In 1926, U.S. automaker Henry Ford reduced his employees' work week from six eight-hour days to five, with no pay cuts. It was something workers and labour unions had been calling for, and it followed previous reductions in work schedules that had been as high as 84 to 100 hours over seven days a week.
Ford wasn't responding to worker demands; he was being a businessman. He expected increased productivity and knew workers with more time and money would buy and use the products they were making. It was a way of spurring consumerism and productivity to increase profits — and it succeeded. Ford, then one of America's largest employers, was ahead of his time — most workers in North America and elsewhere didn't get a 40-hour work week until after the Second World War.
Since standardization of the 40-hour work week in the mid-20th century, everything has changed but the hours. If anything, many people are working even longer hours, especially in North America. This has severe repercussions for human health and well-being, as well as the environment.
Until the Second World War, it was common for one person in a household, usually the oldest male, to do wage work full time. Now women make up 42 per cent of Canada's full-time workforce. Technology has made a lot of work redundant, with computers and robots doing many tasks previously performed by humans. People get money from bank machines, scan groceries at automated checkouts and book travel online. Many people now spend most or all of their workdays in front of a computer.
Well into the 21st century, we continue to work the same long hours as 20th century labourers, depleting ever more of Earth's resources to produce more goods that we must keep working to buy, use and replace in a seemingly endless cycle of toil and consumerism.
It's time to pause and consider better ways to live.
Like shifting from fossil-fuelled lifestyles, with which our consumer-based work weeks are connected, it would have been easier to change had we done so gradually. In 1930, renowned economist John Maynard Keynes predicted people would be working 15-hour weeks within 100 years. We're clearly not on track to achieve that. As we reach the combined tipping points of overpopulation, resource overexploitation, environmental degradation and climate change, we may no longer have the luxury of taking our time to make necessary changes.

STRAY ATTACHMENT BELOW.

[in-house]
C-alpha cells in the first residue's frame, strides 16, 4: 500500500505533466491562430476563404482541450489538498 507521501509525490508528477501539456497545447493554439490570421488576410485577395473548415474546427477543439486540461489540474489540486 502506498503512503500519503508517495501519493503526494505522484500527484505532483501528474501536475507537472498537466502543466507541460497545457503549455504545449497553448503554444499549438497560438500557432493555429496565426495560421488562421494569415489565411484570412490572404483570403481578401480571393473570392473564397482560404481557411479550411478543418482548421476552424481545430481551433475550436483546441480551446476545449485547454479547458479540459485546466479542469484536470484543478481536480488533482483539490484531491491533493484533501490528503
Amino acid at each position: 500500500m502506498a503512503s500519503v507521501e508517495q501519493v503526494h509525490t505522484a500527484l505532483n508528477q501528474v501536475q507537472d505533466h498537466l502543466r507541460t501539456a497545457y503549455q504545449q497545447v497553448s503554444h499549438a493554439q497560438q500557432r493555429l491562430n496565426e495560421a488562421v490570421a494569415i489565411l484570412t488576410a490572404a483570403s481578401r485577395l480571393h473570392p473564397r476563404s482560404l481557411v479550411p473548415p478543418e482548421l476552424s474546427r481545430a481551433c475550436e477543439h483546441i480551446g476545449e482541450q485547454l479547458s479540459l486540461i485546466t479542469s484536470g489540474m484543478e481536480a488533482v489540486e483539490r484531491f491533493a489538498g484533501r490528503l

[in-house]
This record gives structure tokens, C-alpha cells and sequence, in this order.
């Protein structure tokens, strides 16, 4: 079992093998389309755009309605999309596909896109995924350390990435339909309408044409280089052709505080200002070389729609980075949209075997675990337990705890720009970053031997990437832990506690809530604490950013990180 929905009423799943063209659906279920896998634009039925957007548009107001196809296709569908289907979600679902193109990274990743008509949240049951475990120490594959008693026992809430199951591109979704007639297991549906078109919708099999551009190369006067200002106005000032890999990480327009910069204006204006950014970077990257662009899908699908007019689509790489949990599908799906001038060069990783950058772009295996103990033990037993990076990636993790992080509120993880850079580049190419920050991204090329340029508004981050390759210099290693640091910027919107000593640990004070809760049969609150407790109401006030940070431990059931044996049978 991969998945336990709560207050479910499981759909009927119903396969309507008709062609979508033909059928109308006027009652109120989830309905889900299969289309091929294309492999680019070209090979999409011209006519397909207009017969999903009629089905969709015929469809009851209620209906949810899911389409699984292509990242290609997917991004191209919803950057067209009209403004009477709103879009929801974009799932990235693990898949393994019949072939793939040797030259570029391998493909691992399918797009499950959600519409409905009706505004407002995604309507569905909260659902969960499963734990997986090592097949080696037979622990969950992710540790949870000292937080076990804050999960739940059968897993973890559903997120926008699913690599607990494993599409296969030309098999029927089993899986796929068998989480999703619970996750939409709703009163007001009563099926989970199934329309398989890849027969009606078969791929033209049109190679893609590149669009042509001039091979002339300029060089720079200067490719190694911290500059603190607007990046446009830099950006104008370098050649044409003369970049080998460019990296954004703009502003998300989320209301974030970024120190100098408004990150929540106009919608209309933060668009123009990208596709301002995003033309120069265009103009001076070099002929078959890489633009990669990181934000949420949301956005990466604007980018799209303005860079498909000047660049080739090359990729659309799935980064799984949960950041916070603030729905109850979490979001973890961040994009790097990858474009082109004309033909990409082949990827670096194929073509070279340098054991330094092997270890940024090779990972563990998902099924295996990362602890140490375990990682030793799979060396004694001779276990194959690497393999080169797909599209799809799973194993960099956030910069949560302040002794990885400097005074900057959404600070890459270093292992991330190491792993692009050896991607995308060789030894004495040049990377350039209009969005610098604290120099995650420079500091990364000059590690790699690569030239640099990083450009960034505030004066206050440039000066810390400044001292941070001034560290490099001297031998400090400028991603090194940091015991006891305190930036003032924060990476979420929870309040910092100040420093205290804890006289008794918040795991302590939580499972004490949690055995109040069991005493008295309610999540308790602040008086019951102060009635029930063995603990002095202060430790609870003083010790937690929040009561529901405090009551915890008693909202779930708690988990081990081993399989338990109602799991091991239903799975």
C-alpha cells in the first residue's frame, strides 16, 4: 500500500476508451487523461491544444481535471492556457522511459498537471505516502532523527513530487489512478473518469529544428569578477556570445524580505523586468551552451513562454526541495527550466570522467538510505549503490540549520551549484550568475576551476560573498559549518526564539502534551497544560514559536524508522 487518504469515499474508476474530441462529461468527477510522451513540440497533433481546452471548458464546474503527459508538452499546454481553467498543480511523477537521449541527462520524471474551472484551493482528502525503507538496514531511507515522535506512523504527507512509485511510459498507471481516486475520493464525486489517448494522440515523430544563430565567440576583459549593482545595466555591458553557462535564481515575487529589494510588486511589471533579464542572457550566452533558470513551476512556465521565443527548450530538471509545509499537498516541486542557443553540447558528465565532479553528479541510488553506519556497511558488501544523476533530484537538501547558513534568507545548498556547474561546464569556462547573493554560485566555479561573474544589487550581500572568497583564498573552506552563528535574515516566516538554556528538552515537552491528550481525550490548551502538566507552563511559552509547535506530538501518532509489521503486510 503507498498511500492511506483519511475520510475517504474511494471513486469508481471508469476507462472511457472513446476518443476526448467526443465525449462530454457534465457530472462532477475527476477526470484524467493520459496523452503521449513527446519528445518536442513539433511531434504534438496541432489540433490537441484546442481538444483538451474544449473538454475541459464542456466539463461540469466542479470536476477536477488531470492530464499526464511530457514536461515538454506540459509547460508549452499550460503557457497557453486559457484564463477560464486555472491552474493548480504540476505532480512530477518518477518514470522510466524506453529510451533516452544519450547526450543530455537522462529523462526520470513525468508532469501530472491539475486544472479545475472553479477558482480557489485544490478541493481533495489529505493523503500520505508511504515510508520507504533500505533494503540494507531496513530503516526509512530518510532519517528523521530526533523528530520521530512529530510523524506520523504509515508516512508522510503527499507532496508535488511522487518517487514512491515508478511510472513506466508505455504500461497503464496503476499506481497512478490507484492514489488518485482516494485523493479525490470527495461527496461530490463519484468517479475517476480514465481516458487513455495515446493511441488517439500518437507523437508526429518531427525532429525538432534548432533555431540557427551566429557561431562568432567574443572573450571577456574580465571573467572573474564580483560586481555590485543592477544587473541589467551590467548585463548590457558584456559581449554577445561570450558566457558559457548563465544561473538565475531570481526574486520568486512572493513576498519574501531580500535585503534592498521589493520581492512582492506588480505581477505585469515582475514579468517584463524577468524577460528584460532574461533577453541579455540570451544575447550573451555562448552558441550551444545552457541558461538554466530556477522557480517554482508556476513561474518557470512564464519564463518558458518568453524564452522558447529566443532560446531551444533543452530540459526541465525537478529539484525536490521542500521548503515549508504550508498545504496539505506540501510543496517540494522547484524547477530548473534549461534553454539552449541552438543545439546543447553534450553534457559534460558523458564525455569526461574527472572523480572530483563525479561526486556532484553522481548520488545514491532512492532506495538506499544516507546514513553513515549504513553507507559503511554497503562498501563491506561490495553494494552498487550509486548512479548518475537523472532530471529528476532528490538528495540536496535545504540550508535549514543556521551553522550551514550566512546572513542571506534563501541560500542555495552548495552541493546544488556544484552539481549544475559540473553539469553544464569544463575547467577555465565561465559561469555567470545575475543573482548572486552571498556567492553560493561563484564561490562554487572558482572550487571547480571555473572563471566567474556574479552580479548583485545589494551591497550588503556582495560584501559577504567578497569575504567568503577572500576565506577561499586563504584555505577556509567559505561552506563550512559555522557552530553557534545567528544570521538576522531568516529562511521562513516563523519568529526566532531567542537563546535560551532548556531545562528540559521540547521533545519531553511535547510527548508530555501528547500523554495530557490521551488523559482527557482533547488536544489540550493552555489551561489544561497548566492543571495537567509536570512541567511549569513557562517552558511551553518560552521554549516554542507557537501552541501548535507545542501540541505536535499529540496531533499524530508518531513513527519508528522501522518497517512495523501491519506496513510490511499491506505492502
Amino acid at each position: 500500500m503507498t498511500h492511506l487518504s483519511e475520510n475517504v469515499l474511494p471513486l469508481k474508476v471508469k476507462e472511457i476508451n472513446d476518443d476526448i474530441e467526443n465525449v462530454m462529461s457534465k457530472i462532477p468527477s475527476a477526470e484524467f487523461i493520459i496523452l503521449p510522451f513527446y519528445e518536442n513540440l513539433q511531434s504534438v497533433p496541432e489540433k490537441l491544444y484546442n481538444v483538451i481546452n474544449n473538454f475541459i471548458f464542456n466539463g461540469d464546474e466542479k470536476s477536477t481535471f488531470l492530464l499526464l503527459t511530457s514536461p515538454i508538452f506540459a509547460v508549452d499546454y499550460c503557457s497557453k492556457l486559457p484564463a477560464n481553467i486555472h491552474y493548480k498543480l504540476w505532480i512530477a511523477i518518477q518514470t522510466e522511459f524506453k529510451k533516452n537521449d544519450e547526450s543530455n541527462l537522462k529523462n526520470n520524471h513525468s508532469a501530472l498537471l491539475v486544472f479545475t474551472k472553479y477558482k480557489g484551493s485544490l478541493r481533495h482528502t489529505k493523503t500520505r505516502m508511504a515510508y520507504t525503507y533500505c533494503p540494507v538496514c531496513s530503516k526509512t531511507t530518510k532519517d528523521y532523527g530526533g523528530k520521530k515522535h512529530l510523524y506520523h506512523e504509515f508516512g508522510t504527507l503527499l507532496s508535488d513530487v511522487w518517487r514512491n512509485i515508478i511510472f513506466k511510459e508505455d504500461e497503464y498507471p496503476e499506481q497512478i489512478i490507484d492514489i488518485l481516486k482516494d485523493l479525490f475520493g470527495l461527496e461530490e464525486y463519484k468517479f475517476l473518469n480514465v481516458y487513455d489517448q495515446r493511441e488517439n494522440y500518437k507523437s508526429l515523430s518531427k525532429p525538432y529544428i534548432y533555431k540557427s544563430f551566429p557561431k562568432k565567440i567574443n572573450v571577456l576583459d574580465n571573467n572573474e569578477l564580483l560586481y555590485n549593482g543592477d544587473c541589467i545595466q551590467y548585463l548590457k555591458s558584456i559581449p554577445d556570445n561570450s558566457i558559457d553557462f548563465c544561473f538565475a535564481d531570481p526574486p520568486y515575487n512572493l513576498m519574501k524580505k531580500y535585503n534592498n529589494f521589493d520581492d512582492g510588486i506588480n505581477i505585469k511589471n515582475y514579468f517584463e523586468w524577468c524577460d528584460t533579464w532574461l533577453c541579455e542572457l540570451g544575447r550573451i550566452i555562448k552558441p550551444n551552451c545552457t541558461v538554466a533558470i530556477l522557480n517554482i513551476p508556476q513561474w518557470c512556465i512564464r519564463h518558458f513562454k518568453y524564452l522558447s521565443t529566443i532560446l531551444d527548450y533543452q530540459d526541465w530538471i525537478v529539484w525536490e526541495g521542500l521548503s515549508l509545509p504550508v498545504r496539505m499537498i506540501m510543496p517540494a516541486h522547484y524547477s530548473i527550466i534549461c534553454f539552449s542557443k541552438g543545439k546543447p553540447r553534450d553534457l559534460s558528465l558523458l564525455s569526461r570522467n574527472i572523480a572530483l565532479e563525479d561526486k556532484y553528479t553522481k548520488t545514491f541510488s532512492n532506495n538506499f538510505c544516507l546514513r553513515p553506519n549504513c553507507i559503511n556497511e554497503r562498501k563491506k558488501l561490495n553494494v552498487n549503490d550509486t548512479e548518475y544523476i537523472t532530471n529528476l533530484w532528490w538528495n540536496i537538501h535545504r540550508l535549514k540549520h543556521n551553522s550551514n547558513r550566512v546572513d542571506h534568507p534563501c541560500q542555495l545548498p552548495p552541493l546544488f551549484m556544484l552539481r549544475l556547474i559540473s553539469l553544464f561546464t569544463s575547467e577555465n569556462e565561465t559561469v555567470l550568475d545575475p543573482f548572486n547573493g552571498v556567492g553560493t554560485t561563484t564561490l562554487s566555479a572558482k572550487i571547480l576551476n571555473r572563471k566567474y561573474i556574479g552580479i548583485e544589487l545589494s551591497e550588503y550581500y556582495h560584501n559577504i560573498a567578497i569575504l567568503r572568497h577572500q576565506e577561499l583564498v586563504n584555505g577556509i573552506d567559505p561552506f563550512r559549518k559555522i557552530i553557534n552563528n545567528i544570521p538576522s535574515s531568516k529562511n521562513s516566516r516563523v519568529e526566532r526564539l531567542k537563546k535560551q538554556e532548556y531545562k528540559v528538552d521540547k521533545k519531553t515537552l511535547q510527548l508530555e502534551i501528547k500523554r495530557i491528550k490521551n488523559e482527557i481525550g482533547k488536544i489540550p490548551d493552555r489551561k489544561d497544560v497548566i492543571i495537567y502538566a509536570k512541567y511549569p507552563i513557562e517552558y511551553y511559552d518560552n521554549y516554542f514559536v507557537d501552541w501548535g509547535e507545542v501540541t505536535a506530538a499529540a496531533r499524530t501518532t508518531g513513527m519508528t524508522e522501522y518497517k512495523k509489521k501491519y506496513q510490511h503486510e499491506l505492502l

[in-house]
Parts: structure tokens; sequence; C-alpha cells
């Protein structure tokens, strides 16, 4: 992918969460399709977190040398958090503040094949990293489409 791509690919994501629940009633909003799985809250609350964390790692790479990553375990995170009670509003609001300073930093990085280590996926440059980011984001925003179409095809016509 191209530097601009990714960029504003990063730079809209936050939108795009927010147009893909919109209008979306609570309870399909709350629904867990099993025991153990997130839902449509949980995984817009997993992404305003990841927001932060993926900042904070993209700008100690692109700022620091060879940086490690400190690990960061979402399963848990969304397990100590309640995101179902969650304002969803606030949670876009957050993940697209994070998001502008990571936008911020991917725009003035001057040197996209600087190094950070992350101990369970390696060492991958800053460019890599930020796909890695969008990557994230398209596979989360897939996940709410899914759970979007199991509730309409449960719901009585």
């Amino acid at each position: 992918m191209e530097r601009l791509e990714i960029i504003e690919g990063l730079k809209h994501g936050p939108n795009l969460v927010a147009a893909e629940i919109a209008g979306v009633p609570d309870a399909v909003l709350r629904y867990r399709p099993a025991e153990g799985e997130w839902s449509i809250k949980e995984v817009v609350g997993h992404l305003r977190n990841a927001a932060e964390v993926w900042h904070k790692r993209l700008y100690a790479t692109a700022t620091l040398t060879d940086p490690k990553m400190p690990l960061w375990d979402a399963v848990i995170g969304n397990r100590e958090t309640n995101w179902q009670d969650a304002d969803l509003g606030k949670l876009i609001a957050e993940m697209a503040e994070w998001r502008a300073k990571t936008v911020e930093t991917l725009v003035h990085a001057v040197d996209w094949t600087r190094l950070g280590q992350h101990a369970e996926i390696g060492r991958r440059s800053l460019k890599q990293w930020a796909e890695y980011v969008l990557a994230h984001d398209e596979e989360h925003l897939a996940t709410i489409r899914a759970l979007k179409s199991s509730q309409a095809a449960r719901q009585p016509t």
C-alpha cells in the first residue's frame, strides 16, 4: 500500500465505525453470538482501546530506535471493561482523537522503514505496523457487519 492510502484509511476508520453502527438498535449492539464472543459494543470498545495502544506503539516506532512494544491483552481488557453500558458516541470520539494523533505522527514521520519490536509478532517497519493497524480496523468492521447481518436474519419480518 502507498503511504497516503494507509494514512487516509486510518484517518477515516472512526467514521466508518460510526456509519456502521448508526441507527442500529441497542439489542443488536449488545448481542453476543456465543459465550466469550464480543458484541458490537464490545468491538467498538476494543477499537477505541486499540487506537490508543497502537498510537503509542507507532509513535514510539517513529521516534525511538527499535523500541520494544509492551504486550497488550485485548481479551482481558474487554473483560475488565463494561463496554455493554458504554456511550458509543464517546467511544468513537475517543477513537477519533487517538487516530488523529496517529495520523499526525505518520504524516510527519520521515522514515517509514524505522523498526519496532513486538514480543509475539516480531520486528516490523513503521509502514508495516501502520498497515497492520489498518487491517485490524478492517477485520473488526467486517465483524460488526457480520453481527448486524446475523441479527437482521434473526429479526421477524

Rather than reducing work hours to spur consumerism, as Ford did, we must reduce both. We have to get beyond outdated notions and habits like planned obsolescence, excessive packaging and production of too many unnecessary goods.
The U.K. think tank New Economics Foundation argues that a standard 21-hour work week would address a number of interconnected problems: "overwork, unemployment, over-consumption, high carbon emissions, low well-being, entrenched inequalities, and the lack of time to live sustainably, to care for each other, and simply to enjoy life." It points out that "the logic of industrial time is out of step with today's conditions, where instant communications and mobile technologies bring new risks and pressures, as well as opportunities."
Economist David Rosnick, author of a 2013 Center for Economic and Policy Research study on work hours and climate change, argues that reducing average annual hours by just 0.5 per cent per year through shorter work weeks and increased vacation would "likely mitigate one-quarter to one-half, if not more, of any warming which is not yet locked-in."
Beyond helping break the cycle of constant consumption and allowing people to focus on things that matter — like friends, family and time in nature — a shorter work week would also reduce rush-hour traffic and gridlock, which contribute to pollution and climate change. It could help reduce stress and the health problems that come from modern work practices, such as sitting for long hours at computers. And it would give people more options for family care. (David Suzuki Foundation employees enjoy a four-day work week.)
A transition won't necessarily be easy, but it's time we stopped applying 20th-century concepts and methods to 21st-century life. Economic systems that require constant growth on a finite planet don't make sense. The fact that the world's richest 62 people now have more wealth than the poorest half of the world's population is absurd and tragic.
It's time for a paradigm shift in our economic thinking.
David Suzuki is a scientist, broadcaster, author and co-founder of the David Suzuki Foundation. Written with contributions from David Suzuki Foundation Senior Editor Ian Hanington.